A study reported that gut microbiota dysbiosis appears to play a relevant role in the development of the main inflammatory bowel disease (IBD) subtypes, ulcerative colitis (UC) and Crohn’s Disease (CD). “A cluster of Enterobacteriaceae was linked to Crohn’s disease,” noted the investigators, who further theorized that “this cluster, which contains members known to disrupt colonization resistance and form biofilms, persists during quiescence and can lead to chronic inflammation.”
Notably, the authors found that the microbiota of patients with IBD remained significantly altered, even during remission. The article added that “flavonoid-degrading bacteria were also associated with IBD, raising the possibility that modification of dietary flavonoids might induce and maintain remission in IBD.”
These findings were based on a study of 98 patients with IBD in clinical remission (UC = 66; CD = 32) and 97 healthy controls. Stool samples were collected and the investigators performed DNA analyses on the V1 and V2 regions of the 16S rRNA gene.
Reportedly, patients with IBD had decreased alpha diversity compared with controls, and the 2 groups demonstrated “dissimilarity” in beta diversity measures. Healthy controls’ microbiota were associated with the beneficial bacteria species Akkermansia uncl., Oscillibacter uncl., and Coprococcus uncl., while patients with IBD were associated with flavonoid-degrading bacteria. After additional analysis, the authors identified a group of Enterobacteriaceae which “could act as drivers for residual inflammatory processes sustaining and triggering IBD, even in a state of low disease activity.”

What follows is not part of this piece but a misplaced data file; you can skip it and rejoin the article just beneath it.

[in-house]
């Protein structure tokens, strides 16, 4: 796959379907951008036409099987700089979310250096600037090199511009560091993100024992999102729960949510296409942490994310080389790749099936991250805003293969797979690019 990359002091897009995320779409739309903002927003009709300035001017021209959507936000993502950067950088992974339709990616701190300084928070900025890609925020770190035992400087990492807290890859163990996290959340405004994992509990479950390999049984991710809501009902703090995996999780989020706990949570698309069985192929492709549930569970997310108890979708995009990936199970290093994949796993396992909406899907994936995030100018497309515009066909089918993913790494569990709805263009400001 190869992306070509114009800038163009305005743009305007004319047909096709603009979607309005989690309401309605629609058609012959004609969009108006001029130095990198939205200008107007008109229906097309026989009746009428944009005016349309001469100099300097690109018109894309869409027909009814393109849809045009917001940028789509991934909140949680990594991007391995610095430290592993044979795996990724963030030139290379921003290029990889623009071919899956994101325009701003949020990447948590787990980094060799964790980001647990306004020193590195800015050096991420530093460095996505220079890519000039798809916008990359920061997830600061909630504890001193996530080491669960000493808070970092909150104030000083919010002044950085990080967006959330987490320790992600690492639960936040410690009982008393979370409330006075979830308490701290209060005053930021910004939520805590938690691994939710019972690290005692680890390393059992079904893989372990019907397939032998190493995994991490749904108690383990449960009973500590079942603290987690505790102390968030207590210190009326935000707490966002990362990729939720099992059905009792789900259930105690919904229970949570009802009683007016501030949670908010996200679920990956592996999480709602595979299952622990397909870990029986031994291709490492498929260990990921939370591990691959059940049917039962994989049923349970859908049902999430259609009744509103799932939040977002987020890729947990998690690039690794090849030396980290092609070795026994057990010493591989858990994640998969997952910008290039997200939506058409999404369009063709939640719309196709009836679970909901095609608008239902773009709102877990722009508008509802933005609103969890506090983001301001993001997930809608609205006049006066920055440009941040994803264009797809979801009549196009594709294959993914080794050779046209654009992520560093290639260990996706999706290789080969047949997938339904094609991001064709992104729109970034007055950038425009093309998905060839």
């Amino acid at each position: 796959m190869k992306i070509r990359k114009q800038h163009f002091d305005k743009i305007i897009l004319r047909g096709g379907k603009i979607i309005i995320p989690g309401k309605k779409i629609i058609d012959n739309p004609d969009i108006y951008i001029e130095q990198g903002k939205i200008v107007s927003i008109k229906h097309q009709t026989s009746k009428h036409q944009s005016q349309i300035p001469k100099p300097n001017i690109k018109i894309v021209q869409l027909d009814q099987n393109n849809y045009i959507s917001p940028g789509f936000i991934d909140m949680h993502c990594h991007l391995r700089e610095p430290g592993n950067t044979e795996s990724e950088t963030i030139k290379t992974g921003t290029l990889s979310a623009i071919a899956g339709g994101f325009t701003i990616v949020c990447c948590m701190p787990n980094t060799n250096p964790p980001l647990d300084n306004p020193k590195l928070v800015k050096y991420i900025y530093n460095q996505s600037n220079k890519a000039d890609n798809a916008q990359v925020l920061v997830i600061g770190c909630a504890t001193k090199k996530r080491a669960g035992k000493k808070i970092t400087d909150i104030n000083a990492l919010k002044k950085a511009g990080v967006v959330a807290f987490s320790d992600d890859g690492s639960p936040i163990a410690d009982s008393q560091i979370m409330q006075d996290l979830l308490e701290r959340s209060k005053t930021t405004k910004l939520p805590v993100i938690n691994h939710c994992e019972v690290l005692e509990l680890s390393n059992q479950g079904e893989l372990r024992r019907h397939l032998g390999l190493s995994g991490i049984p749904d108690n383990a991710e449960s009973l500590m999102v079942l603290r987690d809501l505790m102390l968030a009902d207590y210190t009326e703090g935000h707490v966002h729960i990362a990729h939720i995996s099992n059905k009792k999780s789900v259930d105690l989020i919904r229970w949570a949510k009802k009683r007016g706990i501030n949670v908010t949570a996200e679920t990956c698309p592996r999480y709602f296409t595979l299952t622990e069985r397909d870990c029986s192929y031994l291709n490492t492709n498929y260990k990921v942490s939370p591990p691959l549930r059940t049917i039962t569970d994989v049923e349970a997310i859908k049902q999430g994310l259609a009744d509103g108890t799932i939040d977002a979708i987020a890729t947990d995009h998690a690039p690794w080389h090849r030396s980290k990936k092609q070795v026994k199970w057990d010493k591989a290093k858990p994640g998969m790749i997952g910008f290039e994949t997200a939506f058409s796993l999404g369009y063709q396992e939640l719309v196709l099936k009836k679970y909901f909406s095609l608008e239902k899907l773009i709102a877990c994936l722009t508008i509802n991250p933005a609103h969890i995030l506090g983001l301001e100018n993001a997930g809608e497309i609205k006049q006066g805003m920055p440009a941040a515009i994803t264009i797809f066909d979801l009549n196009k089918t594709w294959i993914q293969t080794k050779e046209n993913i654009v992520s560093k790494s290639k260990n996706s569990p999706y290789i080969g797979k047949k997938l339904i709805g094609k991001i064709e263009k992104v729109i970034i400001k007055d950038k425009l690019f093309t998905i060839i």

In closing, the researchers backed the association between the gut microbiota and IBD development, and they highlighted the persistent dysbiosis in remission, “further supporting the notion of long-lasting dysbiotic patterns supporting and maintaining inflammation and chronicity in IBD.”